Two of the many noticeable names in this month’s GUP magazine are Man Ray and Pablo Picasso. Both these artists weren’t photographers, but painters. At least that’s how they saw themselves. Yet they were amongst the first to actually live up to the meaning of the word ‘photography’, which roughly translates into ‘painting with light’. Instead of letting reflected light fall on a sensor or film, they made use of handheld light sources to actually draw with light and effectively turn film into a canvas.
Inspecting the workflow
Man Ray might have been one of the first recognised ‘light painting’ photographers; he didn’t make the first light painting photos, these were actually made in 1914 by Frank Gilbreth and his wife Lillian. They attached small lights to manufacturing workers and clerical workers to track their movements. This wasn’t out of artistic ambitious, but solely to check and improve workflow. These photos are the first ever light painting photographs known, and you can check out more on them here.
Pablo Picasso is named as one of the most famous light painters. His drawing of a Taurus done in 1949 is probably even better known than the man that inspired him: Life Magazine photographer Gjon Mili. Gjon was the first known photographer using stroboscopic flashes to freeze movement. But besides this Gjon attached small lights to figure skaters and opened the shutter of his camera. This resulted in very artistic looking light paintings which show a trace of the ice skater. In ’49 Gjon was on assignment to visit Picasso in the South of France. After showing some of his light painting photography, Picasso was inspired and immediately picked up a flashlight to create his own light drawings.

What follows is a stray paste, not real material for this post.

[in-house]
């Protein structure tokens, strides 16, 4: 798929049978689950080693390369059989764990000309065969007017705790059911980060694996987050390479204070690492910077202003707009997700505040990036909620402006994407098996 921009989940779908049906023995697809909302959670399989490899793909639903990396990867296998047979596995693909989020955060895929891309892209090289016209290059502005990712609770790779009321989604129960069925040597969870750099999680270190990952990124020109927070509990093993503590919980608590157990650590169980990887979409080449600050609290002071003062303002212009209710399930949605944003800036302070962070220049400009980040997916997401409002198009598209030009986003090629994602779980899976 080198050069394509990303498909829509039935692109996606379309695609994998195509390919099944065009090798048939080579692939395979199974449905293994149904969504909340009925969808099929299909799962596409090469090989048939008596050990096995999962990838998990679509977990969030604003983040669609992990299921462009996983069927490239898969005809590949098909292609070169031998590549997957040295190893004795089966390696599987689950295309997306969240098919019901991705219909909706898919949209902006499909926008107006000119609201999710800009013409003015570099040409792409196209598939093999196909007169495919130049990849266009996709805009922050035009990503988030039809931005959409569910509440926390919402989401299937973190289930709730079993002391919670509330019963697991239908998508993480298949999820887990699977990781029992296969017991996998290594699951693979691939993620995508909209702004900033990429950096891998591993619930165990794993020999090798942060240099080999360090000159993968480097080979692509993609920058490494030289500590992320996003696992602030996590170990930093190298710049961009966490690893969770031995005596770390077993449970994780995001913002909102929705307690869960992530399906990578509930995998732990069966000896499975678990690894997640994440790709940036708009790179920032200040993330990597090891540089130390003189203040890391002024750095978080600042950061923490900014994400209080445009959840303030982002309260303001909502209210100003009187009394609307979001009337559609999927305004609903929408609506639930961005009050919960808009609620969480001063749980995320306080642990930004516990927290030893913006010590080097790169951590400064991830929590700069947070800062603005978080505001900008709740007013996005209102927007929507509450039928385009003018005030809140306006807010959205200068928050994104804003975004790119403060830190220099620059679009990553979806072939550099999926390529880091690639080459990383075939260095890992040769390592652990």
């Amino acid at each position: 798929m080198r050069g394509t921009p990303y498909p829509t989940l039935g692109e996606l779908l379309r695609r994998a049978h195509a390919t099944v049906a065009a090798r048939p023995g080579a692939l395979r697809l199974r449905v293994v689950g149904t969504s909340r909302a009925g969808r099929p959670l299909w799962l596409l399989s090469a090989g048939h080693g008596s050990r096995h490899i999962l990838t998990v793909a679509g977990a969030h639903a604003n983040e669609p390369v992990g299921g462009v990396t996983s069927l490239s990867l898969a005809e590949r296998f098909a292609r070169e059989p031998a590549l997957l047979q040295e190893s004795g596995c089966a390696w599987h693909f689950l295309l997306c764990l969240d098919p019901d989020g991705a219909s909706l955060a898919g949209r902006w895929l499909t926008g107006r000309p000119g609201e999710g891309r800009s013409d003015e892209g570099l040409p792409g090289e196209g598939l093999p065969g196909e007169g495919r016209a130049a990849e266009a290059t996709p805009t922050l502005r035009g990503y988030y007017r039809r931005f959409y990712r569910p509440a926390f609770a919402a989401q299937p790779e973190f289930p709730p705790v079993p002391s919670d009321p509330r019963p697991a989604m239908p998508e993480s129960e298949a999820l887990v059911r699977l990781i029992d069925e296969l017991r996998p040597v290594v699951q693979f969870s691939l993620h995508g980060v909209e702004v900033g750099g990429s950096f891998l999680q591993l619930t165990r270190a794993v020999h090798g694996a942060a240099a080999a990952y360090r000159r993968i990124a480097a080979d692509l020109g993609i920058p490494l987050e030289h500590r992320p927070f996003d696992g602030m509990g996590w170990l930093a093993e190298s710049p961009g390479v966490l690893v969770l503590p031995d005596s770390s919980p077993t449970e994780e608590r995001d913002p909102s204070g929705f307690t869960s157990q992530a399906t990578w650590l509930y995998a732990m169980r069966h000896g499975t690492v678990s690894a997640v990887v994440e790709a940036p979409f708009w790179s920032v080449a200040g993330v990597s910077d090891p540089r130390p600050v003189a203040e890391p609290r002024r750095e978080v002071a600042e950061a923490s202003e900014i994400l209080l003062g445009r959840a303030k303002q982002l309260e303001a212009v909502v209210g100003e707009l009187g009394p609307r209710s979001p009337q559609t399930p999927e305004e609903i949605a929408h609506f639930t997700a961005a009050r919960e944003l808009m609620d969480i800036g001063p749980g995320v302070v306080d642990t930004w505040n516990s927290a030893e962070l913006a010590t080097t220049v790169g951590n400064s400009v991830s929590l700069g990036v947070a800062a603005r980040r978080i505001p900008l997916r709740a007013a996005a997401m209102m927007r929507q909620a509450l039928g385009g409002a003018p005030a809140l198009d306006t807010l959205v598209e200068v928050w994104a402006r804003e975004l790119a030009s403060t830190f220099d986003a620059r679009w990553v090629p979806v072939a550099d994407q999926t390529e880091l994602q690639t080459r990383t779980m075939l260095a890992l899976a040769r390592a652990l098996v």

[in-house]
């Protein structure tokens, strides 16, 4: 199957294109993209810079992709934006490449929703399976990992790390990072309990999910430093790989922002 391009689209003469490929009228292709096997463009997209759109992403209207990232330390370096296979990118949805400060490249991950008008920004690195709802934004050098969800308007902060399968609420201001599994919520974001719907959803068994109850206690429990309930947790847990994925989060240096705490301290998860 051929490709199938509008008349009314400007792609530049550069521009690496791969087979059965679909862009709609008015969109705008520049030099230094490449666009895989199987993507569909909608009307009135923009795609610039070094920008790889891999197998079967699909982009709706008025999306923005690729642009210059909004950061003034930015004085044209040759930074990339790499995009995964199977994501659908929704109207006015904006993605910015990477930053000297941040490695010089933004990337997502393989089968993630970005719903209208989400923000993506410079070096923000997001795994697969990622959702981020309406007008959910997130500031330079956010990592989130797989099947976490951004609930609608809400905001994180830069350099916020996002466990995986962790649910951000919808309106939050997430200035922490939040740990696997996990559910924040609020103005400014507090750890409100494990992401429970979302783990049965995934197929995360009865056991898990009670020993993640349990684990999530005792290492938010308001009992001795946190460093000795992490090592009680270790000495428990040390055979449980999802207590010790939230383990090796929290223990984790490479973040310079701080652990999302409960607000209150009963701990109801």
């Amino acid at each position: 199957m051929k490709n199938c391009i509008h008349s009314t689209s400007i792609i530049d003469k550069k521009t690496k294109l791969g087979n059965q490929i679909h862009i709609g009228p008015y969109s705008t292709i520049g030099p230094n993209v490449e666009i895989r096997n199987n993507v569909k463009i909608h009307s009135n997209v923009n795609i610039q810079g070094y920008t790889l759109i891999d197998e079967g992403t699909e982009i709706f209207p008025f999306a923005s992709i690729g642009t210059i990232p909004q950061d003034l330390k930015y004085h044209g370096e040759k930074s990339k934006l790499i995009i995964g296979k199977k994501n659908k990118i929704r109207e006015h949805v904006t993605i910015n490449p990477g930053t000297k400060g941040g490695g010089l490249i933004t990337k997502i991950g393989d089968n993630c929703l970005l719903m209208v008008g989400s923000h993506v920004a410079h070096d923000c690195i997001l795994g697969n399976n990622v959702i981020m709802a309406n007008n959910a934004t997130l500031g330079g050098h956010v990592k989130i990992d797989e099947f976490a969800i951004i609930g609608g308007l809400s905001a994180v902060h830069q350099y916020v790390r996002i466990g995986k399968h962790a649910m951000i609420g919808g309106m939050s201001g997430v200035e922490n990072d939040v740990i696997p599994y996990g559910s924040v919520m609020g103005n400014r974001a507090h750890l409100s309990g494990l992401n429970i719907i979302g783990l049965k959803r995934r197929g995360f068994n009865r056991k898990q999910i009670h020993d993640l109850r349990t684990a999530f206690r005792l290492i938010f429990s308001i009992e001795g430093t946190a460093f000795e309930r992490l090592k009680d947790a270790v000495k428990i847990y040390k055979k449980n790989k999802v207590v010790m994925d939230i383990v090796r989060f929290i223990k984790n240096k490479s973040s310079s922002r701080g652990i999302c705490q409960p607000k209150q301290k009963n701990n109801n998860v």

Modern day light painting
Let’s fast forward to 1976. Visual artist Eric Staller was specialised in sculptures and performance art, but from 1976 to the 80’s Eric roamed the dark streets of New York to create something we could call ‘Light art performance photography’ (LAPP). When you look at the photos of Eric Staller it’s obvious he did more than ‘drawing’. His pictures show delicate and well planned movements to create the final product. The performance of it was just as important to the end result as the photography, which resulted in today’s light art performance photography.There’s a long list of photographers who contributed to what we call ‘light painting’ and light art performance photography. The website lightpaintingphotography.com has an amazing write up on the whole history right here .
Written by Arden de Raaij